I see Enterprise as an integral part of that effort in 2013. As a social venture company, we’re in a unique position to link policymakers, community groups, private investors and philanthropists that share a common purpose, whether they’re motivated by profit, social impact or both.
My hope is for Enterprise to help develop and implement bold new ideas for solving these problems, grounded in a spirit of entrepreneurship.
Our primary work is to ensure people have a safe and affordable place to call home. But today’s problems call for us to think beyond homes to the broader community. Our goal is to connect the housing industry with educators, transit planners, healthcare providers, economic developers, private-sector and philanthropic investors, environmentalists, organizers and others with a stake in thriving people and communities. Last year we released a working paper, Community Development 2020, that sets forth an agenda for more collaborative action. It’s the beginning of a conversation about how we can address old, stubborn problems in new ways.
TNW: Can you give us a typical example of someone who your organisation has assisted? How has the work of Enterprise Community Partners affected that person’s life, in the short- and long-term?
TL: One example, and there are hundreds of thousands, is Heather Smith and her young daughters, Chase and Genesis, who recently moved into a new home in New York City. Heather was a signed recording artist in 2006 when she got seriously ill and had to be hospitalized. She is a survivor of domestic violence—Heather and her daughters practically lived at Barnes & Noble to avoid going home.
Heather put in an application for an Enterprise-supported development and was approved within a month. Heather describes her story as a “miracle.”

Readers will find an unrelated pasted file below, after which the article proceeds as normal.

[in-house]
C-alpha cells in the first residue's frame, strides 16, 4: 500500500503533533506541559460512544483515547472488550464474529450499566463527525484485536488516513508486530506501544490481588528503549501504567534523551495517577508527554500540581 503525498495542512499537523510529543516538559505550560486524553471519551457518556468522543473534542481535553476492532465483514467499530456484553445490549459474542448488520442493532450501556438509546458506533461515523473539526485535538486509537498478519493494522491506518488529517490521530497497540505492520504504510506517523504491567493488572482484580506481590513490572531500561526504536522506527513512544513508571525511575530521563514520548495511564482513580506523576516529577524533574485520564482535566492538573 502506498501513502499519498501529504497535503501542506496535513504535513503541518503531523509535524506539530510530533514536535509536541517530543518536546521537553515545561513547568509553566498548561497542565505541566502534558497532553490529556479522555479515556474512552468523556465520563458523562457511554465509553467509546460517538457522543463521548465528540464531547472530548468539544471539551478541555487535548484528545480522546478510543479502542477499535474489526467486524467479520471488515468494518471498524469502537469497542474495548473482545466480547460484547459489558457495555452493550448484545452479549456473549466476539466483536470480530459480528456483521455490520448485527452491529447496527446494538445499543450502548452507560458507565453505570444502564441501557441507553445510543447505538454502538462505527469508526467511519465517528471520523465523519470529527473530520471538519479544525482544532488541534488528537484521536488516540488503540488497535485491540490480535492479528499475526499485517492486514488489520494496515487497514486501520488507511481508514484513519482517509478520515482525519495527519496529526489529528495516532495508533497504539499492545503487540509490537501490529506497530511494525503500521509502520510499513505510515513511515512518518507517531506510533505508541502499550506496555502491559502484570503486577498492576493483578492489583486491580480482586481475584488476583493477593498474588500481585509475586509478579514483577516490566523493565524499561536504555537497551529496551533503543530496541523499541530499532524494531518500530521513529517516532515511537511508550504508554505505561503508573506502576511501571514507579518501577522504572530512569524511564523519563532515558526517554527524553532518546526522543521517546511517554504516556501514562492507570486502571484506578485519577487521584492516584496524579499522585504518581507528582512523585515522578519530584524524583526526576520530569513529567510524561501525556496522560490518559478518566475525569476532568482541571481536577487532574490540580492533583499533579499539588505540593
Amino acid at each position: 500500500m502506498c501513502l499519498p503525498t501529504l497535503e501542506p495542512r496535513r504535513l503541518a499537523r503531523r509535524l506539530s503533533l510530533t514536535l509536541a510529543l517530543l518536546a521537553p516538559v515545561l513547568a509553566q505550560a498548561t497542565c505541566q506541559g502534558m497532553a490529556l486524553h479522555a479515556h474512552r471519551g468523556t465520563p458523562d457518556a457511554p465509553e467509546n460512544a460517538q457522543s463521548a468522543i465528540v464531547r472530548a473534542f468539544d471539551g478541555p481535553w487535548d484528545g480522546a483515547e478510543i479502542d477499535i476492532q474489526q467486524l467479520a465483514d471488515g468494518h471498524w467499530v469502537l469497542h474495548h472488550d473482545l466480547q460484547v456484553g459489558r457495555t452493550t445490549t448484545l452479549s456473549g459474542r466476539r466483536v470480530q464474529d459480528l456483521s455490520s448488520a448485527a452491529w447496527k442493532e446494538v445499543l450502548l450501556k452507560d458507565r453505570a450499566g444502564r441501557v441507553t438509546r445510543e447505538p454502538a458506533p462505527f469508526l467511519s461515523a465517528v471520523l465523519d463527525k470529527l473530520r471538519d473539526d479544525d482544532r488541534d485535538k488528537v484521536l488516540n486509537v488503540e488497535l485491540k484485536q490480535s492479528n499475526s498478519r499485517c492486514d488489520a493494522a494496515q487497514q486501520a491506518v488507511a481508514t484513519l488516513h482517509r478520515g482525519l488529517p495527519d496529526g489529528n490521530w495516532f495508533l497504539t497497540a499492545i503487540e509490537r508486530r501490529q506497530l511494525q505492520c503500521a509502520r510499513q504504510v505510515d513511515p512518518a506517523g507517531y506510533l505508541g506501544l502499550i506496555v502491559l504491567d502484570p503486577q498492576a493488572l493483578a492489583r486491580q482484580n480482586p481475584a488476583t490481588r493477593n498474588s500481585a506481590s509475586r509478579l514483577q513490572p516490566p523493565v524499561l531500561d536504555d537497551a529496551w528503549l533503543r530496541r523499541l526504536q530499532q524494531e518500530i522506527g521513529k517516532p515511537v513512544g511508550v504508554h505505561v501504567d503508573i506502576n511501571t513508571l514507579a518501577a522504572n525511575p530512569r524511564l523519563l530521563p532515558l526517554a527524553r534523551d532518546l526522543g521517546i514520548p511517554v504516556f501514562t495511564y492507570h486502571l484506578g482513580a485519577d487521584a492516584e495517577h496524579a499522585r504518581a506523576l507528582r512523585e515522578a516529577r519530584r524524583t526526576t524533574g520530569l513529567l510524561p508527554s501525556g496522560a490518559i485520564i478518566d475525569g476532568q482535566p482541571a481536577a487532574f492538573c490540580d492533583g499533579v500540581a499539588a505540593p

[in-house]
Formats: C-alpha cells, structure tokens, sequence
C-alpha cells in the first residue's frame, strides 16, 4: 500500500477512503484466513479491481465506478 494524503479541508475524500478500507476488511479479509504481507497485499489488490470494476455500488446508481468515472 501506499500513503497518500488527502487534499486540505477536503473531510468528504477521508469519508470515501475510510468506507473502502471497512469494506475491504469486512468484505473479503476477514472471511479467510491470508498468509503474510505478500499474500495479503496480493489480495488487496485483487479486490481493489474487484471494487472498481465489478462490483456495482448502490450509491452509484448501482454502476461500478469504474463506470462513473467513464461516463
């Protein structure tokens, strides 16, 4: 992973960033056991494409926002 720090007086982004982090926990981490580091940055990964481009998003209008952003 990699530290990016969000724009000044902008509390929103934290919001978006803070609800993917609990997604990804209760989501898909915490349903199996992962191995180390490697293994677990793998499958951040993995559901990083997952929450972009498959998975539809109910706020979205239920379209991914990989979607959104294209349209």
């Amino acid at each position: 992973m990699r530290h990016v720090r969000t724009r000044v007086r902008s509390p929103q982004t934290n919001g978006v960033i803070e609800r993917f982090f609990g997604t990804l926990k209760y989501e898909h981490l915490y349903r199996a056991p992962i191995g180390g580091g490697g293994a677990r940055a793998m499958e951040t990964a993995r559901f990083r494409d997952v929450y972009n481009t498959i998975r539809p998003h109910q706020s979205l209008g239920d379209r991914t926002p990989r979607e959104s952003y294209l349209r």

Her new home was a fresh start. Now she’s emotionally healthier. She’s working again. Her kids are healthier. Getting Chase and Genesis to school on time is now a routine instead of a struggle.
Today Heather is volunteering in her community. She talks about the importance of things others might take for granted, like having a place to sit with her kids to share a meal. It’s a story like Heather’s that really demonstrates the transformative power of a fit, stable and affordable place to call home.
TNW: How does the role of CEO in a large non-profit differ from that of a CEO of a large corporate company?
TL: In a lot of ways. For one, CEOs of public companies are typically obligated to maximize profits, regardless of the social impact of their work. Leaders of nonprofits have more leeway to balance bottom-line finances with the good they do in the world. It often has to do with the short-term pressures in today’s capital markets, which often restrict a business’ ability to do what it does best—create quality goods and services, invest in innovation and develop human capital. Focusing more on long-term returns could bring a wider view to the role of business, one that encompasses both financial and social goals.